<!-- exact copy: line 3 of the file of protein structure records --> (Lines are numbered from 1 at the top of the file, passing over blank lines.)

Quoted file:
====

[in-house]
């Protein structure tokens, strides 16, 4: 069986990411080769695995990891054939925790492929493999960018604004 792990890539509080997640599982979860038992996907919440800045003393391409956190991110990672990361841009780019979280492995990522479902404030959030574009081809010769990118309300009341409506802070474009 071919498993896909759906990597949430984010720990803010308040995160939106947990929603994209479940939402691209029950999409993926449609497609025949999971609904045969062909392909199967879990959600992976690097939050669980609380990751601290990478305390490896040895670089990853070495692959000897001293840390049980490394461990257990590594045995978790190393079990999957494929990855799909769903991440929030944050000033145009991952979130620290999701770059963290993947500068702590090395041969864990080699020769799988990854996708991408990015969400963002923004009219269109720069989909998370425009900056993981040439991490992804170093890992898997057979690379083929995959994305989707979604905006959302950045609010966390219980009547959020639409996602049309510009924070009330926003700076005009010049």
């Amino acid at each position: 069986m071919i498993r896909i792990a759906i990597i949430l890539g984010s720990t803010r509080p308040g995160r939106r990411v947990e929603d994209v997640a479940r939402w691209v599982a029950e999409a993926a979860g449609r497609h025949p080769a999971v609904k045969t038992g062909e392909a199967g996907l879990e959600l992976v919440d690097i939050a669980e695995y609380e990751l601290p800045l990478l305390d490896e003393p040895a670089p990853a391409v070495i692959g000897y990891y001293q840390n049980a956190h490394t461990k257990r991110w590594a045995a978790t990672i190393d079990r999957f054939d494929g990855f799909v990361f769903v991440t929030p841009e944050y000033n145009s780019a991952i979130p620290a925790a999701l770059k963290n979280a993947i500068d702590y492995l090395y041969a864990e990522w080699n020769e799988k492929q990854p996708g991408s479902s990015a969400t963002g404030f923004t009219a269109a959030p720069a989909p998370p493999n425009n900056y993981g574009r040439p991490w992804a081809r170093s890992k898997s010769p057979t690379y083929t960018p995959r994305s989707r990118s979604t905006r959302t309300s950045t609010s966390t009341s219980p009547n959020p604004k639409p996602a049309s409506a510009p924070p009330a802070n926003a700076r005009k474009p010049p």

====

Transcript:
């Amino acid at each position: 069986m071919i498993r896909i792990a759906i990597i949430l890539g984010s720990t803010r509080p308040g995160r939106r990411v947990e929603d994209v997640a479940r939402w691209v599982a029950e999409a993926a979860g449609r497609h025949p080769a999971v609904k045969t038992g062909e392909a199967g996907l879990e959600l992976v919440d690097i939050a669980e695995y609380e990751l601290p800045l990478l305390d490896e003393p040895a670089p990853a391409v070495i692959g000897y990891y001293q840390n049980a956190h490394t461990k257990r991110w590594a045995a978790t990672i190393d079990r999957f054939d494929g990855f799909v990361f769903v991440t929030p841009e944050y000033n145009s780019a991952i979130p620290a925790a999701l770059k963290n979280a993947i500068d702590y492995l090395y041969a864990e990522w080699n020769e799988k492929q990854p996708g991408s479902s990015a969400t963002g404030f923004t009219a269109a959030p720069a989909p998370p493999n425009n900056y993981g574009r040439p991490w992804a081809r170093s890992k898997s010769p057979t690379y083929t960018p995959r994305s989707r990118s979604t905006r959302t309300s950045t609010s966390t009341s219980p009547n959020p604004k639409p996602a049309s409506a510009p924070p009330a802070n926003a700076r005009k474009p010049p």